Every sport carries its own risks when proper training or safety measures are not put in place. Even though baseball and softball are not contacted sports, the frequent throwing, bat-swinging, running, and catching high-speed balls can lead to a variety of soft tissue injuries, both from overuse and from acute trauma. Due to the repetitive nature of the sport, throwing overuse injuries to the shoulders and elbows are most prominent. Lower extremity injuries can also occur and are seen mostly among runners while rounding the bases, with changing speed and direction. These injuries can happen to any professional or amateur player and can keep them out of the game for days or weeks at a time, and in worst case scenario can keep the player out for a season. Proper warm up and stretches, adequate training in techniques, using appropriate equipment, and ensuring safe playing environment are all essential to reducing the risk of injury from the sport.
Common injuries in Baseball
- Shoulder impingement
- Rotator cuff tear
- Shoulder instability
- Medial epicondylitis (Little league elbow)
- Muscle strain
- Meniscus Tear
This condition is caused by narrowing of space in the shoulder joint with overhead movements like pitching and throwing in baseball. Over time, it can lead to inflammation of the rotator cuff tendons as they pass through the joint, causing pain and irritation. Treatment strategies include stretching and exercises to create more space in the joint to reduce stress and allow tendons to move freely. You can try doing pendulums, shoulder blade squeezes, neck and arm stretch to alleviate symptoms. If symptoms persist or get worse, contact your doctor or consult a Physical Therapist.
Rotator cuff tear
A rotator cuff is a group of four muscles (supraspinatus, infraspinatus, subscapularis, and teres minor) that in combination help stabilize arm in the socket during the motion of pitching. Repetitive stress on the rotator cuff muscles can cause fraying of tendons and as damage progresses over time, the tendon can completely tear. Acute trauma, like a fall, can also cause a tear. Do not attempt to treat this condition by yourself but seek medical attention as soon as possible.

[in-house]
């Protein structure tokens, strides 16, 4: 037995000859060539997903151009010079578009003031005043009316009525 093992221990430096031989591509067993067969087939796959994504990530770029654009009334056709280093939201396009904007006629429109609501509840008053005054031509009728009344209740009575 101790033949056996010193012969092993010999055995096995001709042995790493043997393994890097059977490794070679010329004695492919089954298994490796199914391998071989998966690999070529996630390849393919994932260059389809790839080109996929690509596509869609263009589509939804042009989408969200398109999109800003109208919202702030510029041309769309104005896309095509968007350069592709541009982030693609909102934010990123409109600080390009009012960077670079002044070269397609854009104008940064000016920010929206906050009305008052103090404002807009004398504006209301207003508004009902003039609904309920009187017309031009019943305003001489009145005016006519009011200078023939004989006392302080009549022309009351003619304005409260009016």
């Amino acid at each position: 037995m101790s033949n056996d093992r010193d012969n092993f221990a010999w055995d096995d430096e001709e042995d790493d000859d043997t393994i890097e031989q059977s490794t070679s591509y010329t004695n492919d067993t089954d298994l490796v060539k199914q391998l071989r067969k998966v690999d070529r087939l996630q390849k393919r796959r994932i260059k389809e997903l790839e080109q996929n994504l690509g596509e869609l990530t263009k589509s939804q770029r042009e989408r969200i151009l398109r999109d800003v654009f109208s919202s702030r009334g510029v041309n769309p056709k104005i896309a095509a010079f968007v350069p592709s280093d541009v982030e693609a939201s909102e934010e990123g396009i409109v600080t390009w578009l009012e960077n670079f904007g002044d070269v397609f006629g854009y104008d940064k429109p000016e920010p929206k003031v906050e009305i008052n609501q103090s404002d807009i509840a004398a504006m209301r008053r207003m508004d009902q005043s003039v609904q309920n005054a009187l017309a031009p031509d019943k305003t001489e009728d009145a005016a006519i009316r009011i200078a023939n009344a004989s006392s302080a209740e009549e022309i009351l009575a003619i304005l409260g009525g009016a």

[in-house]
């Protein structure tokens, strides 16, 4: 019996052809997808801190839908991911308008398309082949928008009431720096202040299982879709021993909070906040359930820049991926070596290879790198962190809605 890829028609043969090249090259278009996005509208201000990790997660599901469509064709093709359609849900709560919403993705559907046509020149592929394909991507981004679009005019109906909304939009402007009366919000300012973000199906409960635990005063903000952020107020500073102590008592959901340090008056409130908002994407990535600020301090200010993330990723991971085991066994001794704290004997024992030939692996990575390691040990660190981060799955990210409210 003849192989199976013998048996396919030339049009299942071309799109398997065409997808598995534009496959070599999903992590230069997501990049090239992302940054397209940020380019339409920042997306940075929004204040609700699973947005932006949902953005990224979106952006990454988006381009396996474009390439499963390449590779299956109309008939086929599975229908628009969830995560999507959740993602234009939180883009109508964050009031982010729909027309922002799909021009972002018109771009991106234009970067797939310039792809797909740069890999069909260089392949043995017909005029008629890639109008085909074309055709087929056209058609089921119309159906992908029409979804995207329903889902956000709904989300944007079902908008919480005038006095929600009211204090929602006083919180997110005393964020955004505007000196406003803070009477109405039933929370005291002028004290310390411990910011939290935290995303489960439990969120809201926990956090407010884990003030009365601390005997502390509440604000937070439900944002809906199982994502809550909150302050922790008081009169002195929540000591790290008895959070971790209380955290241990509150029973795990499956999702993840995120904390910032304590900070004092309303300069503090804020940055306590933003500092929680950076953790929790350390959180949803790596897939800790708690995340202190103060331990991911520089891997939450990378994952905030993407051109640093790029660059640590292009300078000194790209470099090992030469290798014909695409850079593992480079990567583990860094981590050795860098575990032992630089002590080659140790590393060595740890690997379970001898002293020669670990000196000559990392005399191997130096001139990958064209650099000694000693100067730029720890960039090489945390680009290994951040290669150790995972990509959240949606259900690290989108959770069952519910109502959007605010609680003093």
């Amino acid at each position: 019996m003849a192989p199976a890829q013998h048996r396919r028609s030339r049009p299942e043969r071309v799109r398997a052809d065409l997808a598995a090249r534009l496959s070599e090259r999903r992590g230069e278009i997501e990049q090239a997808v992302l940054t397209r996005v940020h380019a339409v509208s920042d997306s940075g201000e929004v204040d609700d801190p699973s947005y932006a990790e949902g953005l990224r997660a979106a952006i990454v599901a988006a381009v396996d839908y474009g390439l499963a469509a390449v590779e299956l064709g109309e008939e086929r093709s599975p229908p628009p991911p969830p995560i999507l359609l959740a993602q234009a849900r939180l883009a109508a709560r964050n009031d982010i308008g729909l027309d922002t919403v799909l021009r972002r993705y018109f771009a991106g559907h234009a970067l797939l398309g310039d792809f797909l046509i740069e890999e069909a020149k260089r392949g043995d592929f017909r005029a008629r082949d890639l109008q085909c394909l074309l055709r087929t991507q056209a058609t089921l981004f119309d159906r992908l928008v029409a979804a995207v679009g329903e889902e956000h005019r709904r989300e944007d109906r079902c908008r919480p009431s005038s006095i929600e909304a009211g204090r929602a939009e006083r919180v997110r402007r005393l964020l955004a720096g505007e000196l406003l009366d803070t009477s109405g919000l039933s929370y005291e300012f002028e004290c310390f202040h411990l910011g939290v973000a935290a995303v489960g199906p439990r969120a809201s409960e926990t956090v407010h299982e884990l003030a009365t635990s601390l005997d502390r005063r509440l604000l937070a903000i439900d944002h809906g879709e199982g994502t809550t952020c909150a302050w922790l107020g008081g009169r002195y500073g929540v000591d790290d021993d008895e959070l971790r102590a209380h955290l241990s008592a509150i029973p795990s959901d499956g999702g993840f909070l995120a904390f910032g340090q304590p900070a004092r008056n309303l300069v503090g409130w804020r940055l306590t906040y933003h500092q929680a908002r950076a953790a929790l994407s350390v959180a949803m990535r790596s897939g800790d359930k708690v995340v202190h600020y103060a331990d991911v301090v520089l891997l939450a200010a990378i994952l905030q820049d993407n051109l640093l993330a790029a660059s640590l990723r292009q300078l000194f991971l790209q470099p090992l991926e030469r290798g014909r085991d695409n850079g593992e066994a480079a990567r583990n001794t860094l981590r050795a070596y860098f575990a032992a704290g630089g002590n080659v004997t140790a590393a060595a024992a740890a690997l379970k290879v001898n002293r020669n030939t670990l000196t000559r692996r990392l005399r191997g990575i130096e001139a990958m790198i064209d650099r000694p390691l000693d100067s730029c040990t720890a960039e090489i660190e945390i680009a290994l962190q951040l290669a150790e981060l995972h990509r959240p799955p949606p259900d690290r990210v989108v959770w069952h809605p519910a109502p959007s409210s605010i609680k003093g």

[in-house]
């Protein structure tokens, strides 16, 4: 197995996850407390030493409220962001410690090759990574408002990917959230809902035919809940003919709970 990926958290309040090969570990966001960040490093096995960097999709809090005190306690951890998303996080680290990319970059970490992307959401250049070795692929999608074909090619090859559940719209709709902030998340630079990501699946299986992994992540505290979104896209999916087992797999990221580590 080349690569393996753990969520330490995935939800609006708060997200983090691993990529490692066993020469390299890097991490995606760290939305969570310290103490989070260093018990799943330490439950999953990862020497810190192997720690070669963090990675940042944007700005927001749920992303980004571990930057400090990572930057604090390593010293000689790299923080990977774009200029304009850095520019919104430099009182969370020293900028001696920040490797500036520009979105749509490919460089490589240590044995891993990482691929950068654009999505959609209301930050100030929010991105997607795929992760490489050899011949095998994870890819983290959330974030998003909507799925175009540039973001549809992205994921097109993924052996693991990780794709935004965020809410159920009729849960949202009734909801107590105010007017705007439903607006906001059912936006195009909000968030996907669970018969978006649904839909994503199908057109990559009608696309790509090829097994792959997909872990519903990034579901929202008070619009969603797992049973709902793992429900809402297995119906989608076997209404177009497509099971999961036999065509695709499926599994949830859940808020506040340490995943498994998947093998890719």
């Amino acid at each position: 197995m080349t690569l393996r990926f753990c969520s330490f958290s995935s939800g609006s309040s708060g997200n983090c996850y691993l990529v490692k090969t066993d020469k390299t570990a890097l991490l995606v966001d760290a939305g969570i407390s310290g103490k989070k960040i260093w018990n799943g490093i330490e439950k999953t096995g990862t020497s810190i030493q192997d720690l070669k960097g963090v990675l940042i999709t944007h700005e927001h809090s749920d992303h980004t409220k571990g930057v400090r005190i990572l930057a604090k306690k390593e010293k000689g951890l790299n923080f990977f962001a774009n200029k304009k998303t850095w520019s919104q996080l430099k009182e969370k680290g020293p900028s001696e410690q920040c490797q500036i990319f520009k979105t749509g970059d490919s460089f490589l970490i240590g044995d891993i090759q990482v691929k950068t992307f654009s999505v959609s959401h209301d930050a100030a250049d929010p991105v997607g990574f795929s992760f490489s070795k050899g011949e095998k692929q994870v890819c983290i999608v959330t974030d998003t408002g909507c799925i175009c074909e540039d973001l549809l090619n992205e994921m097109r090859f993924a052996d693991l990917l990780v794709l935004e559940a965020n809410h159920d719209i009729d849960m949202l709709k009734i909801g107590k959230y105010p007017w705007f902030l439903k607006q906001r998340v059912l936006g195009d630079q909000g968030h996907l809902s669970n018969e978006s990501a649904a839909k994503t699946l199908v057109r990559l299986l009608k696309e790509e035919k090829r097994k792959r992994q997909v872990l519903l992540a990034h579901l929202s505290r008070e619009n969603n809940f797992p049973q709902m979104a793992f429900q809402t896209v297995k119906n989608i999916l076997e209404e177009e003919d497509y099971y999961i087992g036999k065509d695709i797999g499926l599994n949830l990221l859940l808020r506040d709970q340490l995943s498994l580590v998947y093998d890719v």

Loosening of the structures that keep the ball of the shoulder in the socket causes shoulder instability. In some cases, an unstable shoulder can slip out of the socket increasing the risk for dislocation, which is when the shoulder joint comes completely out of the socket. Repeated shoulder motions can stretch out the joint capsule and weakens surrounding muscles. Pitchers are at high risk for shoulder instability. Strengthening of the rotator cuff muscles and the other shoulder blade musculature are the key to address this condition. Consult a physical therapist or appropriate medical professional to evaluate your risk of shoulder instability and to develop a strengthening program.
Medial epicondylitis or Little league elbow is an overstress injury that occurs as a result of repetitive throwing motions. In baseball, the pitcher moves his wrist down and in to complete pitching, especially a screwball, which stresses the tendon that anchors your forearm muscles to the bony bump on the inside of your elbow. Acute inflammation associated with this condition can be managed with rest and ice. Performing wrist stretches and strengthening exercises as tolerated can augment the recovery. If symptoms persist or get worse, contact your doctor or consult a Physical Therapist.
A muscle strain or pulled muscle is when your muscle is overstretched or torn. This usually happens as a result of fatigue, overuse, or improper use of a muscle. In baseball or softball, the most commonly strained muscles tend to be the hamstrings and the quadriceps because these muscles are activated during running, helping the player with rapid acceleration and deceleration. Other muscles that get strained are the calf muscles and oblique abdominals. The calf muscle is vulnerable to strain while running as they kick in during push-off and deceleration, while obliques often get injured during power swings as these muscles help rotate the trunk. Minor strains can be treated with the R.I.C.E. method: rest, ice, compression, and elevation. If symptoms persist or get worse, contact your doctor or consult a Physical Therapist.
The meniscus is the shock-absorbing cartilage of the knee joint. Any forceful twist or rotation of the knee with your full weight on it can lead to a torn meniscus. Baseball or softball players are susceptible to this injury if proper techniques are not used when swinging a bat at the plate and with running or sliding. Catching or locking in the knee, clicking sensation, pain, especially with twisting and rotation of the knee, and swelling is the most common symptoms of a meniscal tear. Do not attempt to treat this condition by yourself but seek medical attention as soon as possible.